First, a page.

He is just about the nicest and most humble person I’ve ever met, and until recently was working in Tucson as a post-doc researcher on projects related to the DNA makeup of mushrooms and how they can be useful in other ways (something like that). Sorry if I butchered that, Ernesto!

We talk about 90’s NBA (Godzilla VS Barkley, etc), maté, food, and mostly just life in general. He always asks how my mom and dad are every time we chat (they’ve never met). His wife is a ridiculously dope artist and they are just an incredible rad combo to get to be around.

This spring day’s convo started like any other. We caught up in general for 20-minutes or so until he said: “Tengo noticias” (I have news). He shared that he and his wife are moving to Italy in a couple of months! Just the most humble dude ever hanging on to this news and not leading with it (my brain can’t compute!)—love learning from his humility and chill.

It’s been a tough decision for them for all the hardest reasons: jobs, money, family, and accepting joy. The “safe” route would be staying in Tucson for 2 more years at a job he doesn’t like, stacking more $, then making the move. Another “safe” option moving back to Argentina and planning a move to Italy sometime in the distant future.

They know it will be harder to make the move if they go back home first, given they’ve already downsized and are mentally ready to go now. So they decided to follow their hearts and leave for Italy in a couple of months!

Maybe this plan is even safer?

He’s super wise and laughs about supposed safety. Is it not safer, and healthier (mental health = physical health) to make the move and be happy? He can be very direct as I’ve noticed with other folks not from the U.S., only partially jokingly explaining if they stayed they’d just have to spend all the extra money they’re saving on therapy anyways. So maybe it’s safer for their long-term health to do what feels like the most heartbeat decision right now.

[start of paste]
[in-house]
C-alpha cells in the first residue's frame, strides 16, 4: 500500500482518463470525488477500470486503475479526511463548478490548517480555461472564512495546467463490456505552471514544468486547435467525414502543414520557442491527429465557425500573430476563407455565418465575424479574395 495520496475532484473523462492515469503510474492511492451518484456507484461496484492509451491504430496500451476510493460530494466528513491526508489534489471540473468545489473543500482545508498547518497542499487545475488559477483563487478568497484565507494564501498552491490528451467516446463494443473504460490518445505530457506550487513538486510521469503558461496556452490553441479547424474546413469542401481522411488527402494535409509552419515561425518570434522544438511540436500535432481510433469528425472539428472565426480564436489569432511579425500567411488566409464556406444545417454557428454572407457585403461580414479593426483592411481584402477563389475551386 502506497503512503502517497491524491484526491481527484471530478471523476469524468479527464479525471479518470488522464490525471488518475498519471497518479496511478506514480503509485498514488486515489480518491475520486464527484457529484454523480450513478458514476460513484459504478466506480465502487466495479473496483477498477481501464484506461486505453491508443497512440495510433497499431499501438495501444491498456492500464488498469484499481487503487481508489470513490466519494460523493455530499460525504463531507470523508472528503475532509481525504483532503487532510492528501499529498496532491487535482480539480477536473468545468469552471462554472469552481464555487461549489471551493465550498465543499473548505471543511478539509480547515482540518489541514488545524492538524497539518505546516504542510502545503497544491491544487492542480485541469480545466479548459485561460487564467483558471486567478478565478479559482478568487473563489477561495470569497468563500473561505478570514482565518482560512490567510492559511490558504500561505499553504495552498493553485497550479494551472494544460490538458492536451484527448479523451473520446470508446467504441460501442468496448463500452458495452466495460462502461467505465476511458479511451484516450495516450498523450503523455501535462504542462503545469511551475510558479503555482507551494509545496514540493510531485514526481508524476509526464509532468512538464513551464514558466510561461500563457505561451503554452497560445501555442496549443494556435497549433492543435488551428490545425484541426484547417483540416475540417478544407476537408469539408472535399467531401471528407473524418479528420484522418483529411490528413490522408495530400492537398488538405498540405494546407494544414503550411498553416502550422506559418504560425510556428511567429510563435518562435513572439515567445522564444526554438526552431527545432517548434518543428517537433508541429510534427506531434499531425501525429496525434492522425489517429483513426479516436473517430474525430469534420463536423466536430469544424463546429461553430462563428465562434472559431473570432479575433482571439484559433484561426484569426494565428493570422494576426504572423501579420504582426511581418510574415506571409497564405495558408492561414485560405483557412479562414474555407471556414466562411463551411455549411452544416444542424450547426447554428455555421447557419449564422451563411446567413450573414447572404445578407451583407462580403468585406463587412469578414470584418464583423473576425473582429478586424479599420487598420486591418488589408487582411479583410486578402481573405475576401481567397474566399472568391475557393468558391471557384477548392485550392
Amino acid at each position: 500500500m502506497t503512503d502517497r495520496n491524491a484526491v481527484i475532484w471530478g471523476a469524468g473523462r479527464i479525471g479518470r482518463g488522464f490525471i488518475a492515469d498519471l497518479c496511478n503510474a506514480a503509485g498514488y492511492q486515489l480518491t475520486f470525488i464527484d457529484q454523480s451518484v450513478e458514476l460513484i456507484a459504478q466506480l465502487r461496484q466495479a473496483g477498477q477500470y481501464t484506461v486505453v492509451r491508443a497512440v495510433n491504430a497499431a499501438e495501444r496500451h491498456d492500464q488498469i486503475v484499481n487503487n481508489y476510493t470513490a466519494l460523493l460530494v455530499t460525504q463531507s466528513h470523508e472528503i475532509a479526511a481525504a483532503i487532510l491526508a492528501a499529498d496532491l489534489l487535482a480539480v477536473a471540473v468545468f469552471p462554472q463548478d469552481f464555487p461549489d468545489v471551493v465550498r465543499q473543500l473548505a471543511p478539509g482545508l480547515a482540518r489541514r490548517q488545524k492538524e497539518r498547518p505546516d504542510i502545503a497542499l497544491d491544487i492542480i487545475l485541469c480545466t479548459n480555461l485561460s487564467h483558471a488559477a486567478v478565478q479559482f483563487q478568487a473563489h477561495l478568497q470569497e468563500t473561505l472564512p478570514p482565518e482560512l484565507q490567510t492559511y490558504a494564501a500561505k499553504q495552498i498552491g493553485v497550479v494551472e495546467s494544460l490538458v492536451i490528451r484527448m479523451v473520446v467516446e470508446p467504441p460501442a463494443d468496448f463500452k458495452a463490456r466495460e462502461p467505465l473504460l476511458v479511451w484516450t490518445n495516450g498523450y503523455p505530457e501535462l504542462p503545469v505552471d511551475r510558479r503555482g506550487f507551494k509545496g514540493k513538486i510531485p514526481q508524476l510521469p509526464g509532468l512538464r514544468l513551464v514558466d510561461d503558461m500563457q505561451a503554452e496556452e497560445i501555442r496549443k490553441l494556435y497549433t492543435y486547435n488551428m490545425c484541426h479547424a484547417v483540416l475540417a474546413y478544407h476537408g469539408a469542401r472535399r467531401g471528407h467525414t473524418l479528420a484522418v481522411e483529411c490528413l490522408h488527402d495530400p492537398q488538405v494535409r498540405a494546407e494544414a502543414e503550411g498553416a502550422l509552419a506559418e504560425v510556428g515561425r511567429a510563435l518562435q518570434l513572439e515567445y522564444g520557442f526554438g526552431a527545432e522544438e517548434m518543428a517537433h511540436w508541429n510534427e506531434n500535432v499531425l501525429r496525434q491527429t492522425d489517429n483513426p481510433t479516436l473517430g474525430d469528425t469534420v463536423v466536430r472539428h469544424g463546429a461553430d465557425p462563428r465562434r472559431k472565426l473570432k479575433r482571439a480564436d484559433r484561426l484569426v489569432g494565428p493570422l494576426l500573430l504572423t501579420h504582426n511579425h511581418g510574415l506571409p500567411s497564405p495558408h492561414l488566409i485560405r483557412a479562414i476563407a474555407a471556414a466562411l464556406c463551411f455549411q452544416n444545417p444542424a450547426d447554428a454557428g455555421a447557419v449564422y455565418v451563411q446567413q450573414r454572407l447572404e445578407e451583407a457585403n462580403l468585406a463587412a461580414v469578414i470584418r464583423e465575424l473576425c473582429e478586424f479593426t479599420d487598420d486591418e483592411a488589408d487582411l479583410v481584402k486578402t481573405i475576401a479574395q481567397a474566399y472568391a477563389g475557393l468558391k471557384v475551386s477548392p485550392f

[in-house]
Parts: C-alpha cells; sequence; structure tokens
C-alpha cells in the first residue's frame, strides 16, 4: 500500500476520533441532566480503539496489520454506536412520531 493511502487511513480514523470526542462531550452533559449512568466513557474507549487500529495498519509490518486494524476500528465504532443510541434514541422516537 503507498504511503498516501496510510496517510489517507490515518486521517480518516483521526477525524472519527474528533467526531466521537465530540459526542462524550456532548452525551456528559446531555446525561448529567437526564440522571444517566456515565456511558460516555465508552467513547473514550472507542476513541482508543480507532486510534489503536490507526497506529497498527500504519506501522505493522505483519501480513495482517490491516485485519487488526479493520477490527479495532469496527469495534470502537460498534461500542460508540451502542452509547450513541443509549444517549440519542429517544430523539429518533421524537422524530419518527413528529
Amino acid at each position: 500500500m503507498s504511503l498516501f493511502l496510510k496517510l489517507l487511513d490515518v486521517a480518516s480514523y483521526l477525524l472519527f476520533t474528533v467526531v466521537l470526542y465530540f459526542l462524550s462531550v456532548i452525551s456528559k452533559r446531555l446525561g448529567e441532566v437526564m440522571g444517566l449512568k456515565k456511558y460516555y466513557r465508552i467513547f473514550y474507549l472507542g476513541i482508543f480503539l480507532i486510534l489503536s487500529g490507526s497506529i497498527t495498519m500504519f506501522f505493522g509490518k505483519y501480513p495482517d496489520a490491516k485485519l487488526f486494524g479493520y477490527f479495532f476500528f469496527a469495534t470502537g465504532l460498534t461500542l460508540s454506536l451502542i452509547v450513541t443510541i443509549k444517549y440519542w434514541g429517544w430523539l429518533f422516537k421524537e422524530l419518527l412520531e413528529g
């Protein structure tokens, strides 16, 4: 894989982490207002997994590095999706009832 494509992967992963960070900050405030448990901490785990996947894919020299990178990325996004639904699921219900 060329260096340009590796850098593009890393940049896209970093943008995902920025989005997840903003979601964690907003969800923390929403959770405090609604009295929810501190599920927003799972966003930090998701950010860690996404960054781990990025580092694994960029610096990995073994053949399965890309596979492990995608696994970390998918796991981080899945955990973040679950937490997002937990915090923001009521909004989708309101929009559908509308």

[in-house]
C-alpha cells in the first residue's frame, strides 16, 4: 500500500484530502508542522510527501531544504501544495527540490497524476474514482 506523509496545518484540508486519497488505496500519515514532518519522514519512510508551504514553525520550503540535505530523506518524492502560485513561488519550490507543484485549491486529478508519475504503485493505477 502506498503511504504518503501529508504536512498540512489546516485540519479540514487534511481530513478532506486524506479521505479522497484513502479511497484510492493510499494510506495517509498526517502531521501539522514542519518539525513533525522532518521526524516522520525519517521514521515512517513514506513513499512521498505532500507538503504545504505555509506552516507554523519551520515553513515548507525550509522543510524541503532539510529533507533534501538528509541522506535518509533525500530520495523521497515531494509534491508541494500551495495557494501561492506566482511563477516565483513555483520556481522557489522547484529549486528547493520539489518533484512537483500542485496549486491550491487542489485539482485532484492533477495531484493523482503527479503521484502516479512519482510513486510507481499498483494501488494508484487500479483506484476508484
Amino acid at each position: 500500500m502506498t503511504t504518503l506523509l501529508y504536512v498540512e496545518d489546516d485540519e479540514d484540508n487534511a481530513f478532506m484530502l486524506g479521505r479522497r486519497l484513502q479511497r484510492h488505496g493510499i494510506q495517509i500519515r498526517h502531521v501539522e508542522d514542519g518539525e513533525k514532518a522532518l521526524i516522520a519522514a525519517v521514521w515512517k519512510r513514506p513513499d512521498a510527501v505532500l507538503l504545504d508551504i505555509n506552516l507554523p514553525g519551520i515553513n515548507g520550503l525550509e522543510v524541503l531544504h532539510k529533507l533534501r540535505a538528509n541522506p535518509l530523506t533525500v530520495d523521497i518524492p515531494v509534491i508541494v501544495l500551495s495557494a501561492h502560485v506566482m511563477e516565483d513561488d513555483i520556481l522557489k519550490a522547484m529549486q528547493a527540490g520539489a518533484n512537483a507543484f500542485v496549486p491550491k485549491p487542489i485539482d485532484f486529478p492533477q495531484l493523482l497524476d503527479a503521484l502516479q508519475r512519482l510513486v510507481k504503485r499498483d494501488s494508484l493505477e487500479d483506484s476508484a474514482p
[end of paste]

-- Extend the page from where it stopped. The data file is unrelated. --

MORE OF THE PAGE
Some basic safety does exist for them in Italy. She is a citizen so they can both work. So this stuff is not not a part of the decision, it’s just not the only part of the decision.

Their plan involves borrowing some money from family in case they need a bit of cushion. They are openly accepting this offer and I’d argue this as another huge diss to regular, individualistic barriers we put in front of making dope moves. We tend to feel like we need to do things all ourselves but why wait? Pride? The money is there. It’s being offered. Why say no when you really want to say yes.

He talked about it being their duty to accept this offer. To enjoy life, to put egos in check, and accept help. What a diss it would be to the millions of folks dealing with life’s challenges around the globe for someone with the ability to live a dream to deny it!

Why let something as insignificant as money interrupt changing your life? I use insignificant in comparison to things like dreams, love, potential, our paths, art; as in this case, food will be on the table either way. They’re both super capable hustlers and will no doubt find work soon. I’ve offered to help them get some groceries if they need them, and I’m sure you have friends who would do this for you too.